Season one of “From Dusk Till Dawn: The Series” centered on bank robber Seth Gecko (Cotrona) and his violent, unpredictable brother, Richard “Richie” Gecko (Holtz), who were on the run to Mexico when they encountered former pastor Jacob Fuller (Robert Patrick) and his family, who were taken hostage. Using the family RV to cross the border, chaos ensued when the group detoured to the Titty Twister, a strip club populated by culebras, snake-like ancient creatures who survive by drinking human blood. They were forced to fight until dawn in order to get out alive.
Season Two explores a new chapter in this supernatural crime saga that travels from Mexico to the edgy, tricked-out Texas of Robert Rodriguez. It also deepens and complicates the core relationships between the characters, while adding new faces and new dynamics. Season Two begins with our characters in their separate worlds – Santanico (Gonzalez) and Richie (Holtz) are outside Houston, living like Bonnie and Clyde; Seth and Kate (Madison Davenport) are scraping by South of the Border; and Freddie Gonzalez (Jessie Garcia) is protecting his wife and young daughter in a Houston suburb. And Carlos Madrigal (Valderrama) and Scott Fuller (Brandon Soo-Hoo) emerge from the Titty Twister, changed men. They will all come together once again – this time facing off against an even bigger threat.
Reviewed By Eric Switzer. Someone realized that “hellbreak” sounds like “Jailbreak” and developed the concept for this series from there. “Hellbreak” #1 is about Project Kerberos, a team of scientists and mercenaries that have developed the means to break into hell and rescue the souls that are trapped there. Its one of those perfect ideas that I can’t believe isn’t already a series. If you’ve ever wanted to take a rocket propelled grenade up against the horrors that lurk in your nightmares, “Hellbreak” will be a cathartic experience for you.
WRITTEN BY: Cullen Bunn
ART BY: Brian Churilla
RELEASE: March 11, 2015
I would describe “Hellbreak” as an experience more on the side of the visceral and carnal rather than theoretical or metaphysical. I make the distinction to let you know that what you are about to get into doesn’t ask a lot of hard questions or present anything especially high concept, but this isn’t my way of saying “Hellbreak” is low brow either. This is a shoot first ask question later kind of book, and its really engaging and fast paced from beginning to end. There aren’t a lot of big ideas here to sink your teeth into, but in the end, thats just fine with me. “Hellbreak” is near the top of my “enjoy it for what it is” pile.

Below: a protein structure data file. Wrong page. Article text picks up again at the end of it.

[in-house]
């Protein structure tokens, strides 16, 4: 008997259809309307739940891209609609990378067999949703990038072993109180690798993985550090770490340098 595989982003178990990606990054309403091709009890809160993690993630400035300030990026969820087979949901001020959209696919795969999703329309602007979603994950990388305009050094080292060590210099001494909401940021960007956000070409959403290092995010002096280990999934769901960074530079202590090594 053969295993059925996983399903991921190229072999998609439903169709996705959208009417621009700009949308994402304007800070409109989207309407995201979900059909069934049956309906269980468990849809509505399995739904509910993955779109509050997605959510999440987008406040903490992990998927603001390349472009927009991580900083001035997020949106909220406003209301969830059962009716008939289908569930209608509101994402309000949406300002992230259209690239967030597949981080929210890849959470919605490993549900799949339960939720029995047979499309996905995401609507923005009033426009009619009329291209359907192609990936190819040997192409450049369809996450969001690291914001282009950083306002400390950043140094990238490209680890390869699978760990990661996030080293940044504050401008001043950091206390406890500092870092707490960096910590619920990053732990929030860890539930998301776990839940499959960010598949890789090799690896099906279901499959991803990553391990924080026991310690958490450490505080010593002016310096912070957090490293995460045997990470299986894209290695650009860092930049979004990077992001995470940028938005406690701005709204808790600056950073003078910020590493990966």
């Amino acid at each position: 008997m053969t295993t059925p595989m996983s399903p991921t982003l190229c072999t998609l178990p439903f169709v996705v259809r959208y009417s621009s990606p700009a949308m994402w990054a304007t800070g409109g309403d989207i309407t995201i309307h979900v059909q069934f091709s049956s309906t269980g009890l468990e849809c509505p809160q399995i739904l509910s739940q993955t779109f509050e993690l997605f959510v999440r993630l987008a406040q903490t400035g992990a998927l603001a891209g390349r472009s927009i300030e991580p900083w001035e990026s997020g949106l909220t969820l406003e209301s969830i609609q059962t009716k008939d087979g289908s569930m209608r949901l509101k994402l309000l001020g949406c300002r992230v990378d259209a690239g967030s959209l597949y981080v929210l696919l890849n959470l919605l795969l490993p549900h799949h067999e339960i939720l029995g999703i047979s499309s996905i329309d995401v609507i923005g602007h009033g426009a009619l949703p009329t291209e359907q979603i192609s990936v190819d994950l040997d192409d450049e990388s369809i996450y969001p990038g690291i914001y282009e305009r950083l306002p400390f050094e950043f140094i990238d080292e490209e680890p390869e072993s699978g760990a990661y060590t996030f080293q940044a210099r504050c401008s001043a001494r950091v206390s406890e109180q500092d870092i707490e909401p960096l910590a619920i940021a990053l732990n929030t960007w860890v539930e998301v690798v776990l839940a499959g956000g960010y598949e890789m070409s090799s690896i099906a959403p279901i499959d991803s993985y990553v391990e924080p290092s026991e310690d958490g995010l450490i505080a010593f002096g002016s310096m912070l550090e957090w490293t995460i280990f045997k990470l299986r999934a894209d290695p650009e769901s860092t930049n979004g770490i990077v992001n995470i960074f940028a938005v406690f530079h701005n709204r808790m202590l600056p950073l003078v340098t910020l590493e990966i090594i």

“Hellbreak” has the structure to be an incredibly imaginative and constantly changing book. There are thousands of different hells, and Project Kerberos will have to explore tons of different scenes from demon dinner parties to post-apocalyptic wastelands to “Predator 2” style Los Angeles; you name it and its a potential battleground in this book. The members of the special forces team that infiltrates these hells is introduced “Ocean’s 11” style with a close up, a quip, and their role listed under their name. None of them are particularly memorable or unique in the first issue, but they’re all pretty good at shooting demons in the face and I can get on board with that.
“Hellbreak” #1 is definitely more action than horror, and it will be interesting to see how dark and disturbing they decide to take things as the series progresses. At this point even if its just a hell-of-the-month exploration I’m way into that. You need a balance of light and heavy in your reading stacks, but that doesn’t need you have to sacrifice quality to get your action adventure fix. In that regard, “Hellbreak” delivers
Eric Switzer is an aspiring filmmaker and screenplay writer living in Los Angeles. His work tends to focus on the lighter side of entropy, dystopic futures, and man’s innate struggle with his own mortality. He can be found on twitter @epicswitzer or reached via email at email@example.com.